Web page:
It’s hard to overstate the likely ecological damage. Already, as much as 200,000 gallons of oil per day are bubbling up through waters populated with endangered bluefin tuna and sperm whales. The Breton Island National Wildlife Refuge — established 100 years ago by Teddy Roosevelt and home to thousands of brown pelicans — stands right in the oil slick’s path. As the oil oozes towards the shore, Louisiana’s famed seafood — fish, shellfish, oysters — will be hit hard as well. 
This is the catastrophe that the oil industry has been telling us is impossible. We can expand drilling, they’ve told us, because new technology has made drilling “clean and safe.” As it turns out, not so much. 
Yet it was just a few weeks ago that the Obama administration announced plans to open another 165 million acres off our Atlantic coast (an area almost the size of Texas), and another 40 million acres off Florida’s west coast, to more oil drilling. The administration’s Minerals Management Service is accepting public comments on part of their offshore drilling plan now.
This should be, as the president himself might say, a “teachable moment.” As Gov. Charlie Crist of Florida, a recent supporter of some offshore drilling until he flew over the spill, said, “If this doesn’t give somebody pause, there’s something wrong.” 
Disasters happen, especially when drilling holes thousands of feet into the ocean floor for an inherently dirty fuel. Click here to tell the Obama administration that “drill, baby, drill” is not the answer to our nation’s energy future.
And thanks, as always, for making it all possible.
Environment New Mexico Energy Program Director
I am sure Mr. Sargent won’t mind my sharing.
Currently touring the United States at film festivals, conventions, university events, and community screenings, and soon to screen for Members of Congress in the US Capitol building, “9500 Liberty” will soon premiere on cable television (can’t say where just yet) and will be available on DVD and for internet download by the end of the spring, 2010.
Prince William County, Virginia becomes ground zero in Americas explosive battle over immigration policy when elected officials adopt a law requiring police officers to question anyone they have “probable cause” to suspect is an undocumented immigrant.
9500 Liberty reveals the startling vulnerability of a local government, targeted by national anti-immigration networks using the Internet to frighten and intimidate lawmakers and citizens. Alarmed by a climate of fear and racial division, residents form a resistance using YouTube videos and virtual town halls, setting up a real-life showdown in the seat of county government.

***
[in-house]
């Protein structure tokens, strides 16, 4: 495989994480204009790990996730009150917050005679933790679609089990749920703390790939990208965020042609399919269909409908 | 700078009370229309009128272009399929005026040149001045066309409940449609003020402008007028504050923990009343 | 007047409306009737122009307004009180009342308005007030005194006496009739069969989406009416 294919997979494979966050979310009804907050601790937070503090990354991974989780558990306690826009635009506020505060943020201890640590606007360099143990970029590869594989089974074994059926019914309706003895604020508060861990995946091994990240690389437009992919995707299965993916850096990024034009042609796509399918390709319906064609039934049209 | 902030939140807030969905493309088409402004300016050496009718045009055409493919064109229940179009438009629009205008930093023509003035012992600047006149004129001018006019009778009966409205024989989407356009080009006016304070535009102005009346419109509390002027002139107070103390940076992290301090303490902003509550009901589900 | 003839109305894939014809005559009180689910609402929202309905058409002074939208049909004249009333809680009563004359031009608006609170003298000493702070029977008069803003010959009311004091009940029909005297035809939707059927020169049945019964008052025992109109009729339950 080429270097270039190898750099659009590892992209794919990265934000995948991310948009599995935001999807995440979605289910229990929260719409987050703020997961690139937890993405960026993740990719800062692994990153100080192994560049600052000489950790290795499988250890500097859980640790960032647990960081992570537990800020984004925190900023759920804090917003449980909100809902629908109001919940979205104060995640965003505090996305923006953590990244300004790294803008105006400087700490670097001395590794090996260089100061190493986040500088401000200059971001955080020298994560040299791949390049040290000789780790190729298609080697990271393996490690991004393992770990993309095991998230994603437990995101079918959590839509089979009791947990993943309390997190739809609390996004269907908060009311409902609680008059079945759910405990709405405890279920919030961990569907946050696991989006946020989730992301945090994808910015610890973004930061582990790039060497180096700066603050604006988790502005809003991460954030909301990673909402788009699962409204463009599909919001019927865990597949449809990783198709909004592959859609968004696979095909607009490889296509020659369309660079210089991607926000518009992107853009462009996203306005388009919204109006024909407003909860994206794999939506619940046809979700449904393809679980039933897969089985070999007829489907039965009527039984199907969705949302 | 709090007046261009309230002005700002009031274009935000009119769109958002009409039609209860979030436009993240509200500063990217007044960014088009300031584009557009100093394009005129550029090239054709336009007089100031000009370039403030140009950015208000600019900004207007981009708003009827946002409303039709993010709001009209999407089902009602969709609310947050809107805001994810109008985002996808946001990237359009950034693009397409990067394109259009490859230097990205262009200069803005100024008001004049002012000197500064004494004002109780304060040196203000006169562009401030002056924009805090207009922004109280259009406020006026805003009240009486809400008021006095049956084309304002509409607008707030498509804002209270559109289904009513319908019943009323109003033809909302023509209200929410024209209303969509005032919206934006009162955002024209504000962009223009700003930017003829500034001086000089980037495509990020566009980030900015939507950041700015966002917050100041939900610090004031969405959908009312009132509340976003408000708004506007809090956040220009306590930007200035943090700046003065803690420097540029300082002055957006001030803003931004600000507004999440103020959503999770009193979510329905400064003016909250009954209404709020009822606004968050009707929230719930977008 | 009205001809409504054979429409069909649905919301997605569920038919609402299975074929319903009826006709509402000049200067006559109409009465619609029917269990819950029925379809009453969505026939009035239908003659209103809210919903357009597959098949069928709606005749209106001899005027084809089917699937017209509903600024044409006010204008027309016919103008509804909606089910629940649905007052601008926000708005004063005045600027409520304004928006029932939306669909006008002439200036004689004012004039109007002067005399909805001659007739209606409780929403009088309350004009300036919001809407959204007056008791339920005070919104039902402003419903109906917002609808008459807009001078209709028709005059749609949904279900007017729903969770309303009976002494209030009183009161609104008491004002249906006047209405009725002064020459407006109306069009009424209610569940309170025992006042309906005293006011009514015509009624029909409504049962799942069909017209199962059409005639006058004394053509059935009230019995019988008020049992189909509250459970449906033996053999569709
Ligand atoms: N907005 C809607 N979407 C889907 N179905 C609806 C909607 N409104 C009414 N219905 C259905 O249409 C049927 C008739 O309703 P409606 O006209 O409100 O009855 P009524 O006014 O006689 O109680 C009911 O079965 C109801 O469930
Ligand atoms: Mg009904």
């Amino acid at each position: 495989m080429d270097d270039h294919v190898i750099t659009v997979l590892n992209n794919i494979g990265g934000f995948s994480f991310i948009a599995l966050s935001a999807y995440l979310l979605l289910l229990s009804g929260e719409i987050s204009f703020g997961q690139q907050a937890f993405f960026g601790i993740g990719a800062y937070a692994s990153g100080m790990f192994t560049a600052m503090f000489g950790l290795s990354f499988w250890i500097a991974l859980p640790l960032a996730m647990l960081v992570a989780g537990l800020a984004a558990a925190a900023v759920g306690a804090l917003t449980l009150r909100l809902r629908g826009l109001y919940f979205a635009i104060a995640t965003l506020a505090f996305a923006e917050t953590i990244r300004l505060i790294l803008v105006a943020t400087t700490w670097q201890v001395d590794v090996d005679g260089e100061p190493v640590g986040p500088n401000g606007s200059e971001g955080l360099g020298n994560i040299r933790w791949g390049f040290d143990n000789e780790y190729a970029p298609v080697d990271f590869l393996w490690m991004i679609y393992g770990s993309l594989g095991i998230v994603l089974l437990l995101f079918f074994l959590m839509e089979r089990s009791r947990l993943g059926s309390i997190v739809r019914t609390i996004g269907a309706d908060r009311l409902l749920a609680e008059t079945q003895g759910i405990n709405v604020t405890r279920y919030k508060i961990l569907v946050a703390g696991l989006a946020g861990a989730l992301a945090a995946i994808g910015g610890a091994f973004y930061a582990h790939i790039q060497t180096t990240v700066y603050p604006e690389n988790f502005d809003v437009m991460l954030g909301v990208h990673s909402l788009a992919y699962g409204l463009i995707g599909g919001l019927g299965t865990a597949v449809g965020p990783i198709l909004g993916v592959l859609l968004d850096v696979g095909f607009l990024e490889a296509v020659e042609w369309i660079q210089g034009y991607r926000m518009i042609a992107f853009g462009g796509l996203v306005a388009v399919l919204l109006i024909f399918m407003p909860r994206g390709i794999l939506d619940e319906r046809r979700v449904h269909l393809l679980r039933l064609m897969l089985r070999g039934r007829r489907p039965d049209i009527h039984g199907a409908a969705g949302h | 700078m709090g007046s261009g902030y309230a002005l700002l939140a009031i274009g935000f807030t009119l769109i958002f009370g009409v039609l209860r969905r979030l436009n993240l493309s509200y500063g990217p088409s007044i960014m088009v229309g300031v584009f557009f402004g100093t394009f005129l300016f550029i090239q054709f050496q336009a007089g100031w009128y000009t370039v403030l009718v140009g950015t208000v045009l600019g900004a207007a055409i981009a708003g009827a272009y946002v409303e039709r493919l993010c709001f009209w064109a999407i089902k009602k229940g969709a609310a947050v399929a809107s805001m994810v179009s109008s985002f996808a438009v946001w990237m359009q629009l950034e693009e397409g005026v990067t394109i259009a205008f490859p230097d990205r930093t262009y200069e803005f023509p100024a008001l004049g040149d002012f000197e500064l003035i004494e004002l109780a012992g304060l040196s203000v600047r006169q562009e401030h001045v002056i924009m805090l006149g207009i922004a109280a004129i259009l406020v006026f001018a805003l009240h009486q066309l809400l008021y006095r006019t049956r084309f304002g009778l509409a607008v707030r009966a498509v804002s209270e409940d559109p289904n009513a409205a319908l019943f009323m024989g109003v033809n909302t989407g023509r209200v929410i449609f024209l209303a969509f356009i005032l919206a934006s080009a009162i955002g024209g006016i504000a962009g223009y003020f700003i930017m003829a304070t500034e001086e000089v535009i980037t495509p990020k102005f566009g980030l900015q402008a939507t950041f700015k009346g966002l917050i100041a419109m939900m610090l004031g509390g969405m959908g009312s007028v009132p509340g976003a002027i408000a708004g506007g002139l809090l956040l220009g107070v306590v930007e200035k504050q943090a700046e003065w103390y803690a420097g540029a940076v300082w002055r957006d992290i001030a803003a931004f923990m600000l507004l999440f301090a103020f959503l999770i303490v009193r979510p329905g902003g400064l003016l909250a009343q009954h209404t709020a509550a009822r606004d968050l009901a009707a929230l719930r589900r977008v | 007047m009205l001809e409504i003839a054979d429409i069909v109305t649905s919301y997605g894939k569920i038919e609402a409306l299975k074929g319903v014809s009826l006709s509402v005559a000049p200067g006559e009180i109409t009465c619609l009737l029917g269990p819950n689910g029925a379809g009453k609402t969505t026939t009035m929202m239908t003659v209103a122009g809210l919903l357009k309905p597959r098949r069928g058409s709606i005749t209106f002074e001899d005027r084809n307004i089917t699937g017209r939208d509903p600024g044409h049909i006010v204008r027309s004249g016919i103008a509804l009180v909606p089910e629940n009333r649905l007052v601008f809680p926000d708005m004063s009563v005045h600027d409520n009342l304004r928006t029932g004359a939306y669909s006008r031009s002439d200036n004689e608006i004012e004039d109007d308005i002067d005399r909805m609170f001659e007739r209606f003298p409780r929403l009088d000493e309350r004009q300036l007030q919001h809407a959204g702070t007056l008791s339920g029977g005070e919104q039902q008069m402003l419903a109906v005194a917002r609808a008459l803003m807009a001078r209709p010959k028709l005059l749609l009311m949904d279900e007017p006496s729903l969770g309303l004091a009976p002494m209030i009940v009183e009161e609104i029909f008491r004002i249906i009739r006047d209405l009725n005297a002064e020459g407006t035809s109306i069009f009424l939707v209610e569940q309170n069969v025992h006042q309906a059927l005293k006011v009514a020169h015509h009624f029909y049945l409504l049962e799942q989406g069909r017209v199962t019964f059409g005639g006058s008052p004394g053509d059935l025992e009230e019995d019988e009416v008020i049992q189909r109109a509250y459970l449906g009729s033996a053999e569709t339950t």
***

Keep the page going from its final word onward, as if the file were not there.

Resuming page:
The devastating social and economic impact of the Immigration Resolution is felt in the lives of real people in homes and in local businesses. But the ferocious fight to adopt and then reverse this policy unfolds inside government chambers, on the streets, and on the Internet. 9500 Liberty provides a front row seat to all three battlegrounds.
What to do with foreclosed houses—How about letting homeless families move in? An innovative idea that’s also illegal.
American streets are littered with foreclosed houses, but one daring advocate says these homes shouldn’t go to waste. He encourages and facilitates homeless squatting. It’s an idea that addresses two issues at once – homelessness and foreclosed homes—and it’s also illegal.
This week, NOW travels to Miami to meet with Max Rameau, an advocate for the homeless. Rameau’s organization, Take Back the Land, identifies empty homes that are still livable, and tries to find responsible families willing to take the enormous legal risks of moving in.
Rameau, who considers his mission an act of civil disobedience, says it’s immoral to keep homes vacant while there are human beings living on the street. But while these squatters have morality in their hearts, they don’t have the law on their side.
With the faltering economy separating so many people from their homes, what’s society’s responsibility to those short on shelter?
You can own your own Oogavé T-shirt for the ludicrously low price of . . . nothing. Nada, zip, zilch, zero, free (except for shipping and handling of course but that goes without saying).
All you have to do is send us a check or money order in the amount of $5 (for the aforementioned shipping and handling).* Make the check payable to Oogavé and send it to Oogavé Sodas, 4420 Glencoe Street, Denver, CO 80210.
Be sure to include your return address, your name and, of UTMOST IMPORTANCE, your size. Duh!
You can get a regular adult T-shirt in S, M, L, XL, and even 2XL! Children’s sizes are S, M, and L. And a new women’s “baby doll” cut is available in S, M, and L.
*Or, if you happen to be in the neighborhood, stop on by the warehouse at 4420 Glencoe and save yourself five bucks! (Just give us a call beforehand as we don’t always keep regular hours.)